to the memorial website dedicated to
the history of the former
The following pages are in memory of this Jewish
that existed for 300 years in the heart of Wielkopolska,
where the culture of Ashkenaz
had flourished for centuries,
the area that later became the Prussian
province of Posen.
remember the men, women and children of the
became ensnared in the Holocaust
Z'Chor - זכור
— their names are not forgotten.
(Photo courtesy František Bányai, Prague)
the venerable old synagogue of Schneidemühl,
consecrated on 15 October 1841
when Rabbi Plessner added these words:
“May this house
serve also as a monument to the unforgettable
man and father of our country,
the late King
Friedrich Wilhelm III.”
During the pogrom
night of 9/10 November 1938, (an event the
Nazis mockingly called 'Kristallnacht,')
this House of God—a government-protected
monument in the center of Wilhelmsplatz,—
was desecrated, burned and destroyed by notorious
Five hundred years ago this town was known
to Polish-speaking people by
such names as Pyla or Pila. The early Low
Snyde-Mole, Schnyde-Möhle, or Schneyde-Mühle.
* Schneidemühl was the German
name that was given to the Polish
town of Pila by
in 1772, after
their annexation of the area.
The town’s Polish name Pila —
derived from the Polish root word 'pila,'
meaning ‘saw’ — referred to a place where rushing
water powered a device used for sawing wood.
The word Schneidemühl is a literal translation from
Polish to German.
Pila, as a kehilla,
was never regarded by its Jewish community as a shtetl,
the Jews of the area simply wrote the name of their
in Hebrew letters.
From the late 1700s until
1940, Schneidemühl was the home of
of this webmaster's ancestors, the Simonstein
(Photo courtesy Bella Rothenberg, Kfar
of the Destroyed Communities'
* * *
Vashem, on the Mount of Remembrance in Israel.
The community of
Schneidemühl — one of 4,500 destroyed communities —
is commemorated here in stone, together with others
of Pomerania, Posen and West Prussia.
* * *
- What happened to the Jews of
Schneidemühl during the Nazi period?
- The Jews
of the community fell victim to the
mass deportations 1941-44. (see
- Is there a Yizkor
book for Schneidemühl?
- No. But a
comprehensive book on the community's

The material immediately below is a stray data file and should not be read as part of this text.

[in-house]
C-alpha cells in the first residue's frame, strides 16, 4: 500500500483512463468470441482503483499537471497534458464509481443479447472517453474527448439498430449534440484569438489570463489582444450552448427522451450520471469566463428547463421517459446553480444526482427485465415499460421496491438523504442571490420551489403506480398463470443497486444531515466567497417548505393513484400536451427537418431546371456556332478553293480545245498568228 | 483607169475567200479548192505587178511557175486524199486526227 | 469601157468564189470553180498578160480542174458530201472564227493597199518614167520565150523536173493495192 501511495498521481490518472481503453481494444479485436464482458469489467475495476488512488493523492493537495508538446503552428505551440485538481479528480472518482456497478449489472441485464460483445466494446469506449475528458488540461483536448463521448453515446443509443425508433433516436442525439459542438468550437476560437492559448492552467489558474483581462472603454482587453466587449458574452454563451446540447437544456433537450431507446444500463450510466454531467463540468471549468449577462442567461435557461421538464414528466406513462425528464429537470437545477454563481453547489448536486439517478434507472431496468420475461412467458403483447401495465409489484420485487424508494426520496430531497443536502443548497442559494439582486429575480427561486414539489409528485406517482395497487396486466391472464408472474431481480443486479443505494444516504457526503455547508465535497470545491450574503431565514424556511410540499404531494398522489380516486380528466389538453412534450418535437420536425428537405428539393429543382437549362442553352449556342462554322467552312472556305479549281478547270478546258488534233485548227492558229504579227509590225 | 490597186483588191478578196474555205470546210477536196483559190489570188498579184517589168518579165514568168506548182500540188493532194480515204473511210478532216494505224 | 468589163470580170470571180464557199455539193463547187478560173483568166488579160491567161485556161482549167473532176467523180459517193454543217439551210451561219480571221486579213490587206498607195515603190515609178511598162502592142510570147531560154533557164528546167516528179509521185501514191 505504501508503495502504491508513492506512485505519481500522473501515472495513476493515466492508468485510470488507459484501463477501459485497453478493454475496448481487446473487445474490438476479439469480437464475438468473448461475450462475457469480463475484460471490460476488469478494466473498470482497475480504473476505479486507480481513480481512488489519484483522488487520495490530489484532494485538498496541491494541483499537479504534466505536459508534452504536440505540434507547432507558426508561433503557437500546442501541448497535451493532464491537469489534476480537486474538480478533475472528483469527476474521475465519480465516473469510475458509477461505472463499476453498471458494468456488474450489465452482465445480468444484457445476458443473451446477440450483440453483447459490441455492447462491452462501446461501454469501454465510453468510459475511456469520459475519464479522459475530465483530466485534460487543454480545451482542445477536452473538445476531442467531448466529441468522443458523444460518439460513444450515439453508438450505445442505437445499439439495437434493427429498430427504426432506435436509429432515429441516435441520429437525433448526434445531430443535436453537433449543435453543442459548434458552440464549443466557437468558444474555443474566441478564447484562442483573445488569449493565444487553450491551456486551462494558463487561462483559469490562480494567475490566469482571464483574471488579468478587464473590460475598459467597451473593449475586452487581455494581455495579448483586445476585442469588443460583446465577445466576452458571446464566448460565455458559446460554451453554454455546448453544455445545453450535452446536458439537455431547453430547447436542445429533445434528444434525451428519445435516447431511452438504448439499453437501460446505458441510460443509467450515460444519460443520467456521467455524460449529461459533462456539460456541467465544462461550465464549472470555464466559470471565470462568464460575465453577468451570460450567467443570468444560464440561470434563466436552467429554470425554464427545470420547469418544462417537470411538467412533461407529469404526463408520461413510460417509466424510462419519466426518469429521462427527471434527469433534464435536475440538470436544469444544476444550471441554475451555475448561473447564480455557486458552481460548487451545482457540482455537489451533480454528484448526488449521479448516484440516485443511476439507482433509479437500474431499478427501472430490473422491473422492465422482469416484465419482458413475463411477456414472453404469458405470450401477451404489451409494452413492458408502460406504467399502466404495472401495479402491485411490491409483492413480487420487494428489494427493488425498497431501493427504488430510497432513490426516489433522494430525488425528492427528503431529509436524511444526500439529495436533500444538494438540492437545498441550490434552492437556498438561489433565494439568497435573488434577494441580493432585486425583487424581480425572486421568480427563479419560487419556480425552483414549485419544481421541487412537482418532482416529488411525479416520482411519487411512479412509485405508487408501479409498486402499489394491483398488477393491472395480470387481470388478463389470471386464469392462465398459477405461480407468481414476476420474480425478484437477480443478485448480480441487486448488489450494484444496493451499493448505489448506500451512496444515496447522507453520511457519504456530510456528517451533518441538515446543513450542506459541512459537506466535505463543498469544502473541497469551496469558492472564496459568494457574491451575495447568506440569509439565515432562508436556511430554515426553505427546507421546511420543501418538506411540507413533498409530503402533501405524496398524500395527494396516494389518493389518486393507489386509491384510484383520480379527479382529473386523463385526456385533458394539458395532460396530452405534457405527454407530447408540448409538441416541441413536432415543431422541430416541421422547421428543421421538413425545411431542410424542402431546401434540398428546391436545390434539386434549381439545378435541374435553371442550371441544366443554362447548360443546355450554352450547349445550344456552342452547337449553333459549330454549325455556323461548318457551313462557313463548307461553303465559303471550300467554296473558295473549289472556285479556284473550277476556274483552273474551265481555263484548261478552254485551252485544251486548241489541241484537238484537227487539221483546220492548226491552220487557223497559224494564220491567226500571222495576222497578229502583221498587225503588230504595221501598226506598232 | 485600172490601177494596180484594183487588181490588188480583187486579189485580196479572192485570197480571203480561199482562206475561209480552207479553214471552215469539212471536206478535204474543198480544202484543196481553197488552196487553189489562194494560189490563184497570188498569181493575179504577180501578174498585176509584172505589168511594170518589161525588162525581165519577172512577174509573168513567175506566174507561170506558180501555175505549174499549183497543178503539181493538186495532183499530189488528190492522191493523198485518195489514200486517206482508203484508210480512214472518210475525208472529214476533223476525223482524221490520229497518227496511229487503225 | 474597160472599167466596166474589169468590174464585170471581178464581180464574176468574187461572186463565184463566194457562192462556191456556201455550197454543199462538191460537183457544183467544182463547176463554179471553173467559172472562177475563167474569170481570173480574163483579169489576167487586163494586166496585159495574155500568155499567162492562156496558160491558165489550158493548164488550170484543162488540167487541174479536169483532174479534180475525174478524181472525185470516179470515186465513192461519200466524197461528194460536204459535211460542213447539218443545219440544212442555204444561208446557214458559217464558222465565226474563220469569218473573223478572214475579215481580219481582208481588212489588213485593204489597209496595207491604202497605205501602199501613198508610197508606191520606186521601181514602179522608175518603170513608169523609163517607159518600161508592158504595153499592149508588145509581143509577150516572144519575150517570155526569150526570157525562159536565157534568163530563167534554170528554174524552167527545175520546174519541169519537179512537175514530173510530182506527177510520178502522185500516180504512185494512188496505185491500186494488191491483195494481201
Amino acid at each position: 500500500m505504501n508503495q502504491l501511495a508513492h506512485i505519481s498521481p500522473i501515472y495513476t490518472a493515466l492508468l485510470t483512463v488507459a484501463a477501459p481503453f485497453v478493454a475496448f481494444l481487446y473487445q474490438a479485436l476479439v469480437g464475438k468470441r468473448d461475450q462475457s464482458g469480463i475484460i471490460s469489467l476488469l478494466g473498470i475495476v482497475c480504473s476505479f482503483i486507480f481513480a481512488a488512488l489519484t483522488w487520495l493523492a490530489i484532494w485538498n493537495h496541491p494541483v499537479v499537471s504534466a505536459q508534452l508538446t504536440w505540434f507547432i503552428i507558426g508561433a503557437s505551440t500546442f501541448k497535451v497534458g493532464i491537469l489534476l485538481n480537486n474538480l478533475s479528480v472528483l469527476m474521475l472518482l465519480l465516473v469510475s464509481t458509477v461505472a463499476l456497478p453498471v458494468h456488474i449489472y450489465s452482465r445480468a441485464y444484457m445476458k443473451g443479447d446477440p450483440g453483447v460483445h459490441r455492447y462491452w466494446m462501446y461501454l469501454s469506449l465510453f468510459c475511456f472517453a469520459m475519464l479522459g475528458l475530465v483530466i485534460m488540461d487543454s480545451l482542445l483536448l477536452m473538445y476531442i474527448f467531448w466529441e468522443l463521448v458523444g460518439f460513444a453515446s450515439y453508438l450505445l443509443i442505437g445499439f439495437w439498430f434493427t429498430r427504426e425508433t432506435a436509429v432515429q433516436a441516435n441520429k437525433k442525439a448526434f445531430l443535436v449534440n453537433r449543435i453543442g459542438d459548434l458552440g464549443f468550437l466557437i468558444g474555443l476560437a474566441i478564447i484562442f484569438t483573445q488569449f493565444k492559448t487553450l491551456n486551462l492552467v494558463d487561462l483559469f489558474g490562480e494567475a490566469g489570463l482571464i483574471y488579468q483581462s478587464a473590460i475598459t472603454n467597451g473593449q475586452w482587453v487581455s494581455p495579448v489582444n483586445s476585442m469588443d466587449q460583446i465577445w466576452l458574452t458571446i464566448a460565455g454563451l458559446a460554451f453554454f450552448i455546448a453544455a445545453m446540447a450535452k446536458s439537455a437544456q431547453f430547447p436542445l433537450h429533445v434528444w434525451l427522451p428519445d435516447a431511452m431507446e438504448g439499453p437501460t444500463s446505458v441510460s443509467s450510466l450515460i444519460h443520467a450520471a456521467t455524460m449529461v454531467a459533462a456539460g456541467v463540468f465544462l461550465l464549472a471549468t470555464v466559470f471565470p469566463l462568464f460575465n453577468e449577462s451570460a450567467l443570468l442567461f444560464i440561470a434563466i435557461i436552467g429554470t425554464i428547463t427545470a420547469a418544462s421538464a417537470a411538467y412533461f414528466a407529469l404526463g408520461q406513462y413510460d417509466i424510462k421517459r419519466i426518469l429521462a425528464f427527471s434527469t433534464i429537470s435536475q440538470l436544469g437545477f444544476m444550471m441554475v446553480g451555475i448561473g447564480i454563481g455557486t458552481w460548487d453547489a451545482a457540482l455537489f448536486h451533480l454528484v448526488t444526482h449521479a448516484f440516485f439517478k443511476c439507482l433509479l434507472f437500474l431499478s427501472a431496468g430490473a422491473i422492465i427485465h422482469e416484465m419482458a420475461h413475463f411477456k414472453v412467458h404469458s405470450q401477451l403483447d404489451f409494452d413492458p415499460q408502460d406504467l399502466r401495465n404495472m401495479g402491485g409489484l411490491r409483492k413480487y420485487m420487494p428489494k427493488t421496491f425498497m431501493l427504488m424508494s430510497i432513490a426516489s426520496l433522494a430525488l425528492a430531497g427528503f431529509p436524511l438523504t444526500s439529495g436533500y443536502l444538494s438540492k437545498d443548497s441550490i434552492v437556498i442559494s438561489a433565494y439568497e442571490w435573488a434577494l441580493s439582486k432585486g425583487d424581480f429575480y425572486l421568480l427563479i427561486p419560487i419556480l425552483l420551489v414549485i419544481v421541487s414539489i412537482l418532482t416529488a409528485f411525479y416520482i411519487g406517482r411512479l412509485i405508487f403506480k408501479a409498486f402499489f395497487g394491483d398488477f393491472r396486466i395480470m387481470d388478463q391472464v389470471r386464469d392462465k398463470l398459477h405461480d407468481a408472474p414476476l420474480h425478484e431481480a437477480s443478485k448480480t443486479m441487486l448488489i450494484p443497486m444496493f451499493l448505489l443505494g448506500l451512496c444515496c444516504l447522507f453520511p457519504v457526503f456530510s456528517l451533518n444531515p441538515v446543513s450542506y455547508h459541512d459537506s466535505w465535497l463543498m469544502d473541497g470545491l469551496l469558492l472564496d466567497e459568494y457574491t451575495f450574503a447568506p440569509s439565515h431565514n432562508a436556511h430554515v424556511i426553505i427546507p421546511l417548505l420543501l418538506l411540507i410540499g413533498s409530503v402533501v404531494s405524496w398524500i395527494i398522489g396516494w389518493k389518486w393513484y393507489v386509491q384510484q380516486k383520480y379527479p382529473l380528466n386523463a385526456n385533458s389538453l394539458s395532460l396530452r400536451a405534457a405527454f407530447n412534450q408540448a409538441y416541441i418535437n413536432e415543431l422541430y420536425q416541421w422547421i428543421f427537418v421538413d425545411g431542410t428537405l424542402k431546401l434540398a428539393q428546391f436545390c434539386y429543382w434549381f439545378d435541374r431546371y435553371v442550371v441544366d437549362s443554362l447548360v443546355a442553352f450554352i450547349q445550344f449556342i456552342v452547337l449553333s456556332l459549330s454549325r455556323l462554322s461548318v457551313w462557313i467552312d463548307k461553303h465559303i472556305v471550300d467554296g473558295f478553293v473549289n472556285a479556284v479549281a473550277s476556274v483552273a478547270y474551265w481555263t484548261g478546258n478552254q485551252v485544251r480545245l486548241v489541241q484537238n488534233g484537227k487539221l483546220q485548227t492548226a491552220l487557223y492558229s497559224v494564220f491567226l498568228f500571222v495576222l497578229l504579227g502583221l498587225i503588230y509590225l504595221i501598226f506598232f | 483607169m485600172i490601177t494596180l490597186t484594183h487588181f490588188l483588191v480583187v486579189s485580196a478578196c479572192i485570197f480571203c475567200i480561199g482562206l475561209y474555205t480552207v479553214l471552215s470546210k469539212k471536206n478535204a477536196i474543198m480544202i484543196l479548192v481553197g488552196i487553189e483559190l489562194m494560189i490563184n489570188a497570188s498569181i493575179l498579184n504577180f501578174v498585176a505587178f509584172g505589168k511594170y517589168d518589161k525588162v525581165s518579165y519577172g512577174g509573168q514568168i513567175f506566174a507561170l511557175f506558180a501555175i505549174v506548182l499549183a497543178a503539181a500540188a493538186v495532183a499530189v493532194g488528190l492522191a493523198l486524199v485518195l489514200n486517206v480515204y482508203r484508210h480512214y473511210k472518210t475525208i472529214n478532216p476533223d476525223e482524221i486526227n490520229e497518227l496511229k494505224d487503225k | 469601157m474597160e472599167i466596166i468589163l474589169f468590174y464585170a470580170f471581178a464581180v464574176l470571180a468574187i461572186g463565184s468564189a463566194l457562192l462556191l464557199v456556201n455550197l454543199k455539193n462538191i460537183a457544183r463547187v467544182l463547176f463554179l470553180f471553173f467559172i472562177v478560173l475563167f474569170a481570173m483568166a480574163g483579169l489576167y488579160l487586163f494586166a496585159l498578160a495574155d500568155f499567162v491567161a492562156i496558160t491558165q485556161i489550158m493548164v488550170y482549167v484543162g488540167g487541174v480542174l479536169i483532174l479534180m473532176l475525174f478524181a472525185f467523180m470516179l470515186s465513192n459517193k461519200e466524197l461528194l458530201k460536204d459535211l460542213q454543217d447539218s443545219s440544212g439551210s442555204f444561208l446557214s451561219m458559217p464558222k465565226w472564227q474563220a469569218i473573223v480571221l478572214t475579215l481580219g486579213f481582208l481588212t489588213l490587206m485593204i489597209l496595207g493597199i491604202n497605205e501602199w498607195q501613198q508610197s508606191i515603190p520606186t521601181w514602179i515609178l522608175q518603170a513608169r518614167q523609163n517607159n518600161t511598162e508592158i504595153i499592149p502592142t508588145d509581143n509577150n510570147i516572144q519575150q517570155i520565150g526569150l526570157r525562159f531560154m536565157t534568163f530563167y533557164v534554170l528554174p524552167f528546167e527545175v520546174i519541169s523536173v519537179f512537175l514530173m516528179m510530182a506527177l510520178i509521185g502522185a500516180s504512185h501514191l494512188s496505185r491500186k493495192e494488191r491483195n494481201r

history has recently been written that
will answer many of the questions
below. (see article below)
- How large was the Jewish community in
its heydays, and before the Nazi period?
- The size
of the community peaked during the
- By the
late 1920s only a fraction remained.
- Are there any Landsmannschaften
for the Jewish community of
Landsmannschaften were rarely formed
for communities that used to be
located in the former Prussian
province of Posen.
- What is the current name of
- Since the
end of the Second World War the
town, situated in the province of
Wielkopolskie in north-western
Poland, is known again by its
original Polish name PILA.
- Are there any extant Jewish birth,
marriage or death records available for
- With more research
they might still be located in Polish
or German archives.
- Where can one find any civil birth,
marriage, death records of Schneidemühl?
The truth about
the deportations and fate
of the Jews of Schneidemühl
Over the past
fifty years, numerous accounts
concerning the fate of the Jews of Schneidemühl
have appeared in print. However, none of
them accord with historic record. They
were but distortions of historical
facts. Regrettably, these
errors have been perpetuated to this day in
numerous books, articles and websites that
deal with this period of the Holocaust.
erroneous claim that the Jews of
Schneidemühl had been deported together
with the more than 1,200 Jews
of Stettin (who were subsequently
sent to Piaski,) is not
supported by evidence found in the extant
volume of files of the former Reichsvereinigung
der Juden in Deutschland. (Cf.
RG-14.003M; Acc. 1993.A.059)
therefore be stated that — while the
deportations of the Jews of Schneidemühl had
indeed been planned by the Gestapo
to coincide with the terrible events that
occurred in Stettin — those actions were NOT
carried out together.
A full account of these events can be found in
the book below.
of the Jewish Community of
1641 to the Holocaust
Peter Simonstein Cullman
Avotaynu, Inc. USA
7" x 10", hardcover, 390 pp.
ISBN 1-886223-27-0 - 2006
recently no memorial book existed for the
destroyed Jewish community of
Schneidemühl, the publication of this
to life again the
true history of this 300-year-old
In documenting the growth of this
community—from the arrival of Jews in
this part of Poland in the 16th century to
its destruction in the 20th
century—this book offers any reader who
has a keen interest in
history a fine portrayal of this now
vanished Jewish community. Viewed
against the background of major European
historical events and of Haskalah,
also given a detailed
description in word and picture of the Tempel,
the once splendid
synagogue of Schneidemühl.
As a result of many years of painstaking
research by the author, the
lives and the fate of most members of this
Jewish community — as it
existed in the 1930s — could be traced.
The chapter Z'Chor features
all those who were caught in the Nazis'
web. Here their fate is
documented in detail to ensure that their
memory is preserved.
The complete data of the 1939 German
Census for Schneidemühl, several lists of
emigrants and survivors, as well as an
annotated burial register,
period 1854-1940, with names and
data of more than nine hundred members of
the community, are just some
of the many archival records found in this
Although not the slightest trace of a
Jewish presence remains in
renamed town Pila — this book brings back
to memory a once notable,
vibrant and sizable Jewish community.
Other webpages of
external websites are
provided in good faith and for information
for materials contained in any website
linked to this site.
updated 31 May 2016
Peter Simonstein Cullman
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